Heart Disease Treatment
For some people, lifestyle changes, such as a heart-healthy diet, exercising more, and quitting smoking, are the only heart disease treatment that's required. When lifestyle changes alone are not sufficient, medication may necessary. Treatment for heart disease may also include procedures such as angioplasty or open heart surgery. Your exact treatment will depend on your overall health, the extent of your disease, and your risk of problems in the future.
Treatments for heart disease can include lifestyle changes, medications, and special procedures. The goals of these treatments are to:
- Relieve heart disease symptoms
- Slow down or stop atherosclerosis by controlling or reducing the heart disease risk factors
- Lower the risk for blood clots, which can cause a heart attack
- Widen or bypass clogged arteries
- Reduce cardiac events.
Everyone with coronary heart disease needs to make some lifestyle changes as part of treating heart disease. These changes are designed to reduce a person's risk factors for the condition. Some of these lifestyle changes can include:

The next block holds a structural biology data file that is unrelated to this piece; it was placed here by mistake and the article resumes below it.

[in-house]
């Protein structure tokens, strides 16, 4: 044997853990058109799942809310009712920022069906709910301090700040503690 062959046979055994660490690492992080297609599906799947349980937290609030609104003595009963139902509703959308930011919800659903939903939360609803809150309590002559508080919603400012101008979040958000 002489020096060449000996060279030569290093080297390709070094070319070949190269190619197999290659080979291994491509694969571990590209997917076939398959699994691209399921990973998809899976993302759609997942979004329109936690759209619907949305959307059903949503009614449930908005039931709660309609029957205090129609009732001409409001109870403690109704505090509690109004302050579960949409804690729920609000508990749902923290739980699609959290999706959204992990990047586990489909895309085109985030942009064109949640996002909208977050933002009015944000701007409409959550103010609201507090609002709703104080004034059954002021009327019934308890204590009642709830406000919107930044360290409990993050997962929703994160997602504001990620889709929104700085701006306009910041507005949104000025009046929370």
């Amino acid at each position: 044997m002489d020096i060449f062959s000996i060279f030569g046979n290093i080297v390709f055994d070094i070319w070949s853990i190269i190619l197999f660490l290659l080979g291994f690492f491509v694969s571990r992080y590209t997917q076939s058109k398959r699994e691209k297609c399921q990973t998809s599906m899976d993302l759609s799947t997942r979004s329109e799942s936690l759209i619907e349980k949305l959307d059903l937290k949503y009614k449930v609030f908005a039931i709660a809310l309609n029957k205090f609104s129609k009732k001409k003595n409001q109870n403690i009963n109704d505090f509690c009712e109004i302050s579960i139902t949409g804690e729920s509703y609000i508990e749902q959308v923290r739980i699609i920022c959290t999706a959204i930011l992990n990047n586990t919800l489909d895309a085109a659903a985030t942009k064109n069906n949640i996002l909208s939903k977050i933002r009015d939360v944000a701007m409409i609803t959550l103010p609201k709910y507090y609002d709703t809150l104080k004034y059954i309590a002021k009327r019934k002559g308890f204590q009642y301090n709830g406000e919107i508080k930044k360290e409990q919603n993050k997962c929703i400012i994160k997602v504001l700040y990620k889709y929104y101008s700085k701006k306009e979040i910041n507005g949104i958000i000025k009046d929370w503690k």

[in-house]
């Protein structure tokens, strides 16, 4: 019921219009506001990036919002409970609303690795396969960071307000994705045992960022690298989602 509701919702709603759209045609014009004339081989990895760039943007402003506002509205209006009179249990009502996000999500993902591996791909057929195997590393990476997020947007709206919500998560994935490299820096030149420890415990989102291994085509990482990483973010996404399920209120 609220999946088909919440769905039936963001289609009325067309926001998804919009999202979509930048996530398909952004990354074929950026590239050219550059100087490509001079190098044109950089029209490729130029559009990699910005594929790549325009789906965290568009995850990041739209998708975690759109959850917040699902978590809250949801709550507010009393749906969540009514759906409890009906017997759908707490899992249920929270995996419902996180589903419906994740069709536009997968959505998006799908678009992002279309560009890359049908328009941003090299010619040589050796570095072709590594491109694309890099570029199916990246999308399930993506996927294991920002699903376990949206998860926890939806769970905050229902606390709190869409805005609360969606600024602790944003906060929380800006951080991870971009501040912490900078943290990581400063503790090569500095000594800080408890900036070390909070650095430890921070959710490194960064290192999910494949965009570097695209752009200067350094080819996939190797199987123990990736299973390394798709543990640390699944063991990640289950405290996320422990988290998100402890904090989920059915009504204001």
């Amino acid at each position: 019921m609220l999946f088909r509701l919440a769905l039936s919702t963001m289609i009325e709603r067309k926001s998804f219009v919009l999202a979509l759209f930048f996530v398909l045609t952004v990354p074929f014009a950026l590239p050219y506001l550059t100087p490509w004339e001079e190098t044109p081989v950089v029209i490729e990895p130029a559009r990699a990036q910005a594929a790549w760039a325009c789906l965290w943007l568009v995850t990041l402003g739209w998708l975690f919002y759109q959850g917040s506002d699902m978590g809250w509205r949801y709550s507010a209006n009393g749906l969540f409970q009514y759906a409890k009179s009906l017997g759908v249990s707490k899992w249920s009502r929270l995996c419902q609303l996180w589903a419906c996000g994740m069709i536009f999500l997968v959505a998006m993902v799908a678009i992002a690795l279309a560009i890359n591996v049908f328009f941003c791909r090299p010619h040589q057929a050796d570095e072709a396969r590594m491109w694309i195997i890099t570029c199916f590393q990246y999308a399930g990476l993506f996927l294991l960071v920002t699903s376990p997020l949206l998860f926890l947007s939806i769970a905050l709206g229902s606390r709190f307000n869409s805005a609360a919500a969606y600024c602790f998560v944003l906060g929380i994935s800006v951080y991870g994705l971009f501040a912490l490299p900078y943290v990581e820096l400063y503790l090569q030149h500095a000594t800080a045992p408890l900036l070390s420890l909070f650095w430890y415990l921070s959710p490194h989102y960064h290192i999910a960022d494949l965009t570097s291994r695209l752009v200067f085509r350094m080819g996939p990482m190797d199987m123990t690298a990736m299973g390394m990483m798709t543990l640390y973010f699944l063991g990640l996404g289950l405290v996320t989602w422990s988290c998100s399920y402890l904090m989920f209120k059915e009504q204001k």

- Eating a heart-healthy diet to prevent or lower high blood pressure and high blood cholesterol (see Diet and Heart Disease, DASH Diet, or Low Cholesterol Diet)
- Quitting smoking, if you smoke (see Smoking and Heart Disease)
- Exercising as directed by your doctor (see Heart Disease and Exercise)
- Losing weight, if you are overweight or obese (see Weight and Heart Disease or click BMI Calculator to find your ideal weight)
- Reducing stress (see Stress and Heart Disease).
Adopting new habits, such as not smoking, following a heart-healthy eating plan, maintaining a healthy weight, and becoming more physically active, can go a long way in helping to reduce your risk for worsened heart disease. You may need to manage certain risk factors vigorously. For example, having heart disease means that if you have high levels of a type of cholesterol called low density lipoprotein (LDL) -- the "bad cholesterol" -- your goal should be to bring the level to below 100 mg/dL. Review your risk factors for heart disease with your healthcare provider, and discuss how to reduce or eliminate each one. For some people, these changes may be the only heart disease treatment needed.